Dyeing needn’t be an elaborate process, experiments have shown me. Or require costly – and sometimes quite hazardous and pongy – ingredients, sophisticated equipment and a PhD in chemistry.
I pruned a couple of little blueberry bushes a few weeks ago, arranging some of the stem cuttings in a vase for the kitchen table. After a few days I noticed the water had started to take on colour.
I hadn’t yet thrown out the blueberry clippings, which included leaves and a very few remaining berries, so I added them to a transparent plastic bucket and rainwater from one of the garden butts. (I have a ton of these plastic buckets, originally containing seed and fat balls bought to feed the birds).
I let the plant matter soak in the rainwater for a week in a sunny greenhouse. The water hadn’t changed colour much but I decided to soak a little sample of silk in the solution, to see what happened. Not expecting much, I returned the bucket with its pale-coloured liquid to the greenhouse. After another week, the silk had gone from ivory to this lovely apricot colour. Here it is in the picture after washing and drying.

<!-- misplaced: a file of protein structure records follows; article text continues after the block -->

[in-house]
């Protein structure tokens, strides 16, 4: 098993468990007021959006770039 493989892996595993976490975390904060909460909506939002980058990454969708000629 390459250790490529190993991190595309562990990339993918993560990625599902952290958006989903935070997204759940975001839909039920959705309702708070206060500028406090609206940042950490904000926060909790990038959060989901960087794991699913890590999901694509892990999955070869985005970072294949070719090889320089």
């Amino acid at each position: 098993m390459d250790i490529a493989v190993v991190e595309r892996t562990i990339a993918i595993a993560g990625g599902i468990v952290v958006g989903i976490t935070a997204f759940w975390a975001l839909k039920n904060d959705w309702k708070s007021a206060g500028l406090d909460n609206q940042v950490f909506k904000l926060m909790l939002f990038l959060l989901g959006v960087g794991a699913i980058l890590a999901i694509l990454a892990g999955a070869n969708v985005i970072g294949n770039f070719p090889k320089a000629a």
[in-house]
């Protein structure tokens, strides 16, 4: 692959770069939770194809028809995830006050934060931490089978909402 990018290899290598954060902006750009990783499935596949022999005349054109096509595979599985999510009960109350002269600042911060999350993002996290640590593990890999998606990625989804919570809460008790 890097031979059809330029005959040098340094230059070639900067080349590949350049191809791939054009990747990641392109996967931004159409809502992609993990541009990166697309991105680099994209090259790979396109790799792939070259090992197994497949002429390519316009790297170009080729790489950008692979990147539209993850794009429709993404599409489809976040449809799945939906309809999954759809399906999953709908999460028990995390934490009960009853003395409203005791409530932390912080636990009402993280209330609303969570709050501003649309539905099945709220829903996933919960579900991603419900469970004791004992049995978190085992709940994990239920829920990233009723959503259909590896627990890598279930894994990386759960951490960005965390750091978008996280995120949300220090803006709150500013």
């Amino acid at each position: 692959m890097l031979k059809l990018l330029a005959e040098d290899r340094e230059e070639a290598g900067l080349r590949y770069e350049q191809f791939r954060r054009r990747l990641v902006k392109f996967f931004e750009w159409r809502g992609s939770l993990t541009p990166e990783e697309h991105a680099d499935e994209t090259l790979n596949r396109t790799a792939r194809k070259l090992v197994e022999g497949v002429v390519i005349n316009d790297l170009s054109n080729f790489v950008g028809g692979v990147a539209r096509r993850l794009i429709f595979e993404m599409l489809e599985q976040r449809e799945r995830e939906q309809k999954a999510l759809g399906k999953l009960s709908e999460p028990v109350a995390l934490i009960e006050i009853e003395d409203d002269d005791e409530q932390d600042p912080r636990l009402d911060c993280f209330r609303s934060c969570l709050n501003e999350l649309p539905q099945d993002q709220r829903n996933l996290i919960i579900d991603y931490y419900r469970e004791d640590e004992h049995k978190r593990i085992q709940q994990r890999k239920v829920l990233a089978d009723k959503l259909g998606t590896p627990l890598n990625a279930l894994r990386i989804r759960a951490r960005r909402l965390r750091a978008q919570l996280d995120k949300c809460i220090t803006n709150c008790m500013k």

Prunings, rainwater, silk fabric, upcycled plastic birdfood bucket, sun, time. The birds got fed, the humans got fed (on the blueberries the birds didn’t steal), the blueberries got pruned so they’ll feed the thieving birds and the humans next year, the plastic bucket got upcycled, the water was got free from the sky. The only monetary cost were the few pennies for the little piece of silk.
No doubt this dyed silk will find its way into my Indeterminacy sonata. Maybe it’ll become an Interlude. The Blueberry Interlude. I like that.